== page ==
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MicroRNAs (miRNAs) are a novel class of small, non-coding, single-stranded RNAs that negatively regulate gene expression via translational inhibition or mRNA degradation followed by protein synthesis repression. Many miRNAs are expressed in a tissue- and/or cell-specific manner and their expression patterns are reflective of underlying patho-physiologic(More)
Activation of an endogenous endonuclease has been observed in conjunction with the structural changes of apoptosis in a wide variety of cell types and circumstances. The endonuclease is present constitutively in some cells (e.g. rodent cortical thymocytes) in which apoptosis is readily triggered by many unrelated stimuli, but is inducible in others.(More)
The expression of c-myc was studied in 51 malignant lymphomas and in a variety of normal tissues by immunocytochemistry using monoclonal antibodies raised to different synthetic peptides and reacting monospecifically with the c-myc product (p62c-myc). The c-myc product was detected in only a minority of malignant lymphomas principally those containing cells(More)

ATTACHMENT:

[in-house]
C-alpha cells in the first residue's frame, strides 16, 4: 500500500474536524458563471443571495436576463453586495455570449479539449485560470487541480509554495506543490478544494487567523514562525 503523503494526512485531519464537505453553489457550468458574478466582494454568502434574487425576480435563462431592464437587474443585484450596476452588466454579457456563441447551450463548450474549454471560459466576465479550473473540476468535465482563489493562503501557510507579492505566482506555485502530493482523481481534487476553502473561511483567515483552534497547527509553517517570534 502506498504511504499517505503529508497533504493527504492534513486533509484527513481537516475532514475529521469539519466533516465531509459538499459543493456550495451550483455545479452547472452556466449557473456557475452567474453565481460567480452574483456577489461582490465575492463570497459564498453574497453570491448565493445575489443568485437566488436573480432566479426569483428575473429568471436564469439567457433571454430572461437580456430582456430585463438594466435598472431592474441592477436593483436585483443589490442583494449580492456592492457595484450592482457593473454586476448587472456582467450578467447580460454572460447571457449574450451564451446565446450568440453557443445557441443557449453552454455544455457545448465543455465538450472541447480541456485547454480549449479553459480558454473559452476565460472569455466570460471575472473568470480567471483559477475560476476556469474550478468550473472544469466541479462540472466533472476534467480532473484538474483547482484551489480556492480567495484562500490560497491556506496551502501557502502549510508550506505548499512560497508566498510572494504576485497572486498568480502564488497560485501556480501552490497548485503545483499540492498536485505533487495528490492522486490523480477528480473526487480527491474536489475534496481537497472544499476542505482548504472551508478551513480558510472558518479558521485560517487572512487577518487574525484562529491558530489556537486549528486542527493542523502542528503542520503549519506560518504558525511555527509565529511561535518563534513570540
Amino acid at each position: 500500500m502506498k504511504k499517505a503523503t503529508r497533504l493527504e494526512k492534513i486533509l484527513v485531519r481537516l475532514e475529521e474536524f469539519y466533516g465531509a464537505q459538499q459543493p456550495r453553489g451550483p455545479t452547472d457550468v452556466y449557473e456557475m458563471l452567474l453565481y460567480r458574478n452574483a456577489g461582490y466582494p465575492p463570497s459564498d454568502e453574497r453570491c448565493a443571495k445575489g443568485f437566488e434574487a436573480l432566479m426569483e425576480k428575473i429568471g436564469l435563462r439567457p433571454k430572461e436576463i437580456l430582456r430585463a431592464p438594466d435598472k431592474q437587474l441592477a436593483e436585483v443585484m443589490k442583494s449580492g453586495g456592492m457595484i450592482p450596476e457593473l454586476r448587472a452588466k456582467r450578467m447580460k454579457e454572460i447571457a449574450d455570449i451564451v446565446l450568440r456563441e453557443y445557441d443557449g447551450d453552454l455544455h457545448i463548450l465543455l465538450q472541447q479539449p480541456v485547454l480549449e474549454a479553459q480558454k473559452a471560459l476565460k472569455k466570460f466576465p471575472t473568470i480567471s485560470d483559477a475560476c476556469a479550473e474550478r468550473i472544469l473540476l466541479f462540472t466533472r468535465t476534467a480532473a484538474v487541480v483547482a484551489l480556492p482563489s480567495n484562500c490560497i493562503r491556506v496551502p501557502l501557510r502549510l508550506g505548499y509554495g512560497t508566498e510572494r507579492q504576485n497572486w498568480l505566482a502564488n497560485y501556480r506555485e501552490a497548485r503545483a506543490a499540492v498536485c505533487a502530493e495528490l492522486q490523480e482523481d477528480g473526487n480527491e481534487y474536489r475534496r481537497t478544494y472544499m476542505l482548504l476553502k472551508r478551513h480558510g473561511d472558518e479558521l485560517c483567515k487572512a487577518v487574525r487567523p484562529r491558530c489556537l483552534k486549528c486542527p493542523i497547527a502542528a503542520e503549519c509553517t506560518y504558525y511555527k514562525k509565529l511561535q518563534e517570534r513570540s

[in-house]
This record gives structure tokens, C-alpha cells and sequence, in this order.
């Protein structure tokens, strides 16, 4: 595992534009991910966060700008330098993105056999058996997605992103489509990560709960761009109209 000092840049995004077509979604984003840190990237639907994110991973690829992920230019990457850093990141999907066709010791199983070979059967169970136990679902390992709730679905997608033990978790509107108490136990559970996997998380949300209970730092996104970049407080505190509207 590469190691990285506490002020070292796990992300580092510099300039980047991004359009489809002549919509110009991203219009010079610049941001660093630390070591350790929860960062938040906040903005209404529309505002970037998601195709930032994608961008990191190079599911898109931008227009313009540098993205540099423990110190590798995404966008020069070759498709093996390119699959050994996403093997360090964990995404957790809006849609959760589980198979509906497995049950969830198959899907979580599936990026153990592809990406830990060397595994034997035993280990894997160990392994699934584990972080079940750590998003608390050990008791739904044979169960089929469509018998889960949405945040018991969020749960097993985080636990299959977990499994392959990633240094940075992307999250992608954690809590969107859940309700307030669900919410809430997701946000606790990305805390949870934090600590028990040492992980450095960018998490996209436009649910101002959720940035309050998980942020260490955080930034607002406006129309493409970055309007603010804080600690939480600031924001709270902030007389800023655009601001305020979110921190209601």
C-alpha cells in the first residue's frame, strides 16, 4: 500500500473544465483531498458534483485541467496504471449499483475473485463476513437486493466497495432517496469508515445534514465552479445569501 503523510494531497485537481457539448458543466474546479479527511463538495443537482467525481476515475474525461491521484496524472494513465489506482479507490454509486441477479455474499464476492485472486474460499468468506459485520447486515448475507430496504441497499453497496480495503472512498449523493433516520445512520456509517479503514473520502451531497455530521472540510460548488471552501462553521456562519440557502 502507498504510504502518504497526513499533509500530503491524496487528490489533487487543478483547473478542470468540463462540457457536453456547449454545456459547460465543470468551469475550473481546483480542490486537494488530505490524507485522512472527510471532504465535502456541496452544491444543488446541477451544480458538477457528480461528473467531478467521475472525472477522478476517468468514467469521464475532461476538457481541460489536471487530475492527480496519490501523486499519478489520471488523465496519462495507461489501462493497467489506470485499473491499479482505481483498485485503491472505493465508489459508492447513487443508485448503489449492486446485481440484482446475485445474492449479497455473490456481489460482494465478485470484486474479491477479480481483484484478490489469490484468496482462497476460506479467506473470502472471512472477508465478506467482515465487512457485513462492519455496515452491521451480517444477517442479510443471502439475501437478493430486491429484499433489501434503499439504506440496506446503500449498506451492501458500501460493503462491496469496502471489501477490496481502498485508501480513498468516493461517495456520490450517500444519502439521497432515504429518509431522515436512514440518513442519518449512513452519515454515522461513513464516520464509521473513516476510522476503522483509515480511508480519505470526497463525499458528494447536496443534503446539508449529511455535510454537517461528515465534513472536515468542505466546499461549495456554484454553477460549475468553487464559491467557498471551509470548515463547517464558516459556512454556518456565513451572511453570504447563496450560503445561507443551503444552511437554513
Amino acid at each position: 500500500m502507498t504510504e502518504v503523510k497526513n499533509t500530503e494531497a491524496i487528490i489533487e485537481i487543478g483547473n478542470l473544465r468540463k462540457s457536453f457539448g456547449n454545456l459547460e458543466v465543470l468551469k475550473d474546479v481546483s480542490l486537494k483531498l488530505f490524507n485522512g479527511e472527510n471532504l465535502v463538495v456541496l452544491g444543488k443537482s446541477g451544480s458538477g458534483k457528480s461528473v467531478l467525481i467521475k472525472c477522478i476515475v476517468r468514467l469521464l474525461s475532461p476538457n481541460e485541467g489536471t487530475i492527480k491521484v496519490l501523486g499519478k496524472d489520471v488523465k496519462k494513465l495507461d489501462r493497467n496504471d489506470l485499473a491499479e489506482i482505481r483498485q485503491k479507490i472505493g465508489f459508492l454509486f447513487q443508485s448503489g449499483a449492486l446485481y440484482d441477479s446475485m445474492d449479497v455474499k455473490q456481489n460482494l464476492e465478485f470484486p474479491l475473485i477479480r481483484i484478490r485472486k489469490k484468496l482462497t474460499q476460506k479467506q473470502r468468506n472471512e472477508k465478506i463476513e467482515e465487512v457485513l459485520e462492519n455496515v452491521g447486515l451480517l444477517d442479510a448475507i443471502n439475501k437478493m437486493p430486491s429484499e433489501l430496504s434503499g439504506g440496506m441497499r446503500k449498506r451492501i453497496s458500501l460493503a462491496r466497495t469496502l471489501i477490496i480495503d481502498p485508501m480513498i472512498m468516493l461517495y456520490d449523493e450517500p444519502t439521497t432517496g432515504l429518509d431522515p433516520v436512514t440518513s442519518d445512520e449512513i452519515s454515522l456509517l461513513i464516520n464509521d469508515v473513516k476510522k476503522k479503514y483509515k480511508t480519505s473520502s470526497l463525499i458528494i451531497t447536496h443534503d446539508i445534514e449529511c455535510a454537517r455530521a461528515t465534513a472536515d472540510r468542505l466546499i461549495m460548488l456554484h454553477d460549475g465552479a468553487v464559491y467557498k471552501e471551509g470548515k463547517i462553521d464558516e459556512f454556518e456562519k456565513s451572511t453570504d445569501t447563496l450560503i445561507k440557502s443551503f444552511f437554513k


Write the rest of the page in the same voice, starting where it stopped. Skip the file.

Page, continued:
Membrane proteins orchestrate key events required for participation of sperm in fertilisation. These proteins may be removed or altered due to the mechanical and dilution stressors associated with sex-sorting of sperm. Ram sperm were incubated with Hoechst 33342 and flow-sorted. Sex-selected (viable, orientated) and waste (separated into non-viable or(More)
A fundamental tenet of biology is that the phenotype of an organism is ultimately determined by its complement of genes. In multicellular organisms, it is the regulated pattern of expression of genes which determines the proliferation and differentiation of individual cell lineages and hence establishes the adult phenotype. It is therefore no surprise that(More)
Over the last 10 years, advances in molecular biology have shed new light on the control of cell growth at the genetic level. Several genes have been identified, called protooncogenes which encode proteins which appear to be involved in regulating cell division. Abnormalities converting them to oncogenes appear to be of fundamental importance in the(More)
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